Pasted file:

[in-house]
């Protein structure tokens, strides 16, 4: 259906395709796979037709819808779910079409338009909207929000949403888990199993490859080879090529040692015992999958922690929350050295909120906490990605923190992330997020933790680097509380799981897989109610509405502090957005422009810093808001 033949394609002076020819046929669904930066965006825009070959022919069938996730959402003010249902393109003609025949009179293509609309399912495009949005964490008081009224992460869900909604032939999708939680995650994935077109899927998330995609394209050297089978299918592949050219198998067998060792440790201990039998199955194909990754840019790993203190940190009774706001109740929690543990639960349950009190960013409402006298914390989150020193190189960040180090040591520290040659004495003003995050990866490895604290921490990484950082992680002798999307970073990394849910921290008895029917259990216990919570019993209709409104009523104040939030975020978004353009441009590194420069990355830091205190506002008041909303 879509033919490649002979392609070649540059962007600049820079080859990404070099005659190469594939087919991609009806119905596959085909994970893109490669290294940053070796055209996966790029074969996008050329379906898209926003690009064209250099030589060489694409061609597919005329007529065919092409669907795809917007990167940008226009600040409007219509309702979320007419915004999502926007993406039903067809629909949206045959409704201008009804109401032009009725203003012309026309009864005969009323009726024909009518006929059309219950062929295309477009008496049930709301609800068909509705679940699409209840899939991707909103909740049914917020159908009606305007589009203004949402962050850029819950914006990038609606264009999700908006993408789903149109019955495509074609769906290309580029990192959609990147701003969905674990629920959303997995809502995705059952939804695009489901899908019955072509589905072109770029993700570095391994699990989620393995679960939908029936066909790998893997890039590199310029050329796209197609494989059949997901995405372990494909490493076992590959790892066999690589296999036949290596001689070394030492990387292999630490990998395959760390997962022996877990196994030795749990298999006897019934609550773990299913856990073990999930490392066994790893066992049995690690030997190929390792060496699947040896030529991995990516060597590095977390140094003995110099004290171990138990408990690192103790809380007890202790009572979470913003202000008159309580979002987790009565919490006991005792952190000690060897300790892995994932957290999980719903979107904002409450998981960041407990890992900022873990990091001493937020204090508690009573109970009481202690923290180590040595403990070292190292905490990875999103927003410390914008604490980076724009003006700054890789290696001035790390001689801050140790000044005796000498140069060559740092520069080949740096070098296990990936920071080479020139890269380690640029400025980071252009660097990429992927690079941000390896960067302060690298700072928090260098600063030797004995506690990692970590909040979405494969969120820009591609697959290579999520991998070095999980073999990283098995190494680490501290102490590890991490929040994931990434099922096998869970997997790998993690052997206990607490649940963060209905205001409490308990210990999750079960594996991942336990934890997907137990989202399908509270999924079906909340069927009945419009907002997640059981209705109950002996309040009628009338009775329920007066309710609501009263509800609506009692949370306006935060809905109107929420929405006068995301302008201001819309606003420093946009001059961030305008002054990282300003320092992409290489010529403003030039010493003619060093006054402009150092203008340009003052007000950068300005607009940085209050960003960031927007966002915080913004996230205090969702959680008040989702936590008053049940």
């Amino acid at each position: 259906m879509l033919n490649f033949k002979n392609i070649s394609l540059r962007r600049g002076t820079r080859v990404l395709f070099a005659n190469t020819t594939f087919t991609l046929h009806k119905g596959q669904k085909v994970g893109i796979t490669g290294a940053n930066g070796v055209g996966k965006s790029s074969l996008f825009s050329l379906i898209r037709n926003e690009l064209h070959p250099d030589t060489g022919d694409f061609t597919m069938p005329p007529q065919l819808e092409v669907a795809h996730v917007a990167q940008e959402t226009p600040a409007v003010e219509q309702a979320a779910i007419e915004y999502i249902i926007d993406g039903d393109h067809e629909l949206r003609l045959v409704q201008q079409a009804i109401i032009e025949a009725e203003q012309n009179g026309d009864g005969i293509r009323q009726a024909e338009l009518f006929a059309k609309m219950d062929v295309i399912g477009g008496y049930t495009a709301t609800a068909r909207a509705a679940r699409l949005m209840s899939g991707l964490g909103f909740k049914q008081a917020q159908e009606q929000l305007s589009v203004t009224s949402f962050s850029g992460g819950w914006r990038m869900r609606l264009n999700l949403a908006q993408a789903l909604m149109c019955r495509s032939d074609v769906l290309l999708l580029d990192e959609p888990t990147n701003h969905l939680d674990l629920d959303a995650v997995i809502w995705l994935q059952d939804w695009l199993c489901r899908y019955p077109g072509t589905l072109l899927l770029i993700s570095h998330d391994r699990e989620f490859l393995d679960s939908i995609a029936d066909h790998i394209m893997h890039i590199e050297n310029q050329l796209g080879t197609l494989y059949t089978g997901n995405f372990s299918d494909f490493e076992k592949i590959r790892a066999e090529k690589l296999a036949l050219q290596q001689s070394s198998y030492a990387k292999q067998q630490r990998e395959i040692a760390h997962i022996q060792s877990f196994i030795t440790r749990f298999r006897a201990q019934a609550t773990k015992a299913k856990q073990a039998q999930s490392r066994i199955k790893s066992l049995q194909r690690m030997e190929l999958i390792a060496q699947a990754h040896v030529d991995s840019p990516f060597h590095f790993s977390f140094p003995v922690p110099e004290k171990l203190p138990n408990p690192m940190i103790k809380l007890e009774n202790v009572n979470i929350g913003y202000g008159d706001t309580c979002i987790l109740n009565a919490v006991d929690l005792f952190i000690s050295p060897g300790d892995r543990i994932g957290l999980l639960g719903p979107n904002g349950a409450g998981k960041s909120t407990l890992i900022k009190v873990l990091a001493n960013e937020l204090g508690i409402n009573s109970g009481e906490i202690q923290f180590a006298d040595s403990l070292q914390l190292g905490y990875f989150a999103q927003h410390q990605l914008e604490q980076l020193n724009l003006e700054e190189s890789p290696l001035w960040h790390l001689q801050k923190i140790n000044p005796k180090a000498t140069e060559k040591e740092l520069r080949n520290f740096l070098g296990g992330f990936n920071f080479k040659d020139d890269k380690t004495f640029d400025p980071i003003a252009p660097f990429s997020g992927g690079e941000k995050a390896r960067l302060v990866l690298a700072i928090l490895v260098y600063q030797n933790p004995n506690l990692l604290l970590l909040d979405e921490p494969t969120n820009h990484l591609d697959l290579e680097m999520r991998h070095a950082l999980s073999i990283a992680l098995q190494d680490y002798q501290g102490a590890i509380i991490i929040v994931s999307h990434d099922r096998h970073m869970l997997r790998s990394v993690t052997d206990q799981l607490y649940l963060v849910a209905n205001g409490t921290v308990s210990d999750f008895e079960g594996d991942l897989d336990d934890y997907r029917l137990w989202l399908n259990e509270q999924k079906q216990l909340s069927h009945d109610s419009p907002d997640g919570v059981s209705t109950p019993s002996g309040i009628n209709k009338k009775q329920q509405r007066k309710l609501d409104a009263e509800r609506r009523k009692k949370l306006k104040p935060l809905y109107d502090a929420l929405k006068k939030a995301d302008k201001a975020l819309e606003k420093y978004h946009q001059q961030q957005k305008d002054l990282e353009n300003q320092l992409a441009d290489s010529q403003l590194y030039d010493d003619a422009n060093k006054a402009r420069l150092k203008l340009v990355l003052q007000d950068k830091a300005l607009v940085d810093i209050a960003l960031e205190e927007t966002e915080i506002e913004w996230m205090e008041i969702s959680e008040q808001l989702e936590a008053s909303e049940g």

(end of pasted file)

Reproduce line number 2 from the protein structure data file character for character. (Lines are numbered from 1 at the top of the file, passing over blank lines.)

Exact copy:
């Protein structure tokens, strides 16, 4: 259906395709796979037709819808779910079409338009909207929000949403888990199993490859080879090529040692015992999958922690929350050295909120906490990605923190992330997020933790680097509380799981897989109610509405502090957005422009810093808001 033949394609002076020819046929669904930066965006825009070959022919069938996730959402003010249902393109003609025949009179293509609309399912495009949005964490008081009224992460869900909604032939999708939680995650994935077109899927998330995609394209050297089978299918592949050219198998067998060792440790201990039998199955194909990754840019790993203190940190009774706001109740929690543990639960349950009190960013409402006298914390989150020193190189960040180090040591520290040659004495003003995050990866490895604290921490990484950082992680002798999307970073990394849910921290008895029917259990216990919570019993209709409104009523104040939030975020978004353009441009590194420069990355830091205190506002008041909303 879509033919490649002979392609070649540059962007600049820079080859990404070099005659190469594939087919991609009806119905596959085909994970893109490669290294940053070796055209996966790029074969996008050329379906898209926003690009064209250099030589060489694409061609597919005329007529065919092409669907795809917007990167940008226009600040409007219509309702979320007419915004999502926007993406039903067809629909949206045959409704201008009804109401032009009725203003012309026309009864005969009323009726024909009518006929059309219950062929295309477009008496049930709301609800068909509705679940699409209840899939991707909103909740049914917020159908009606305007589009203004949402962050850029819950914006990038609606264009999700908006993408789903149109019955495509074609769906290309580029990192959609990147701003969905674990629920959303997995809502995705059952939804695009489901899908019955072509589905072109770029993700570095391994699990989620393995679960939908029936066909790998893997890039590199310029050329796209197609494989059949997901995405372990494909490493076992590959790892066999690589296999036949290596001689070394030492990387292999630490990998395959760390997962022996877990196994030795749990298999006897019934609550773990299913856990073990999930490392066994790893066992049995690690030997190929390792060496699947040896030529991995990516060597590095977390140094003995110099004290171990138990408990690192103790809380007890202790009572979470913003202000008159309580979002987790009565919490006991005792952190000690060897300790892995994932957290999980719903979107904002409450998981960041407990890992900022873990990091001493937020204090508690009573109970009481202690923290180590040595403990070292190292905490990875999103927003410390914008604490980076724009003006700054890789290696001035790390001689801050140790000044005796000498140069060559740092520069080949740096070098296990990936920071080479020139890269380690640029400025980071252009660097990429992927690079941000390896960067302060690298700072928090260098600063030797004995506690990692970590909040979405494969969120820009591609697959290579999520991998070095999980073999990283098995190494680490501290102490590890991490929040994931990434099922096998869970997997790998993690052997206990607490649940963060209905205001409490308990210990999750079960594996991942336990934890997907137990989202399908509270999924079906909340069927009945419009907002997640059981209705109950002996309040009628009338009775329920007066309710609501009263509800609506009692949370306006935060809905109107929420929405006068995301302008201001819309606003420093946009001059961030305008002054990282300003320092992409290489010529403003030039010493003619060093006054402009150092203008340009003052007000950068300005607009940085209050960003960031927007966002915080913004996230205090969702959680008040989702936590008053049940």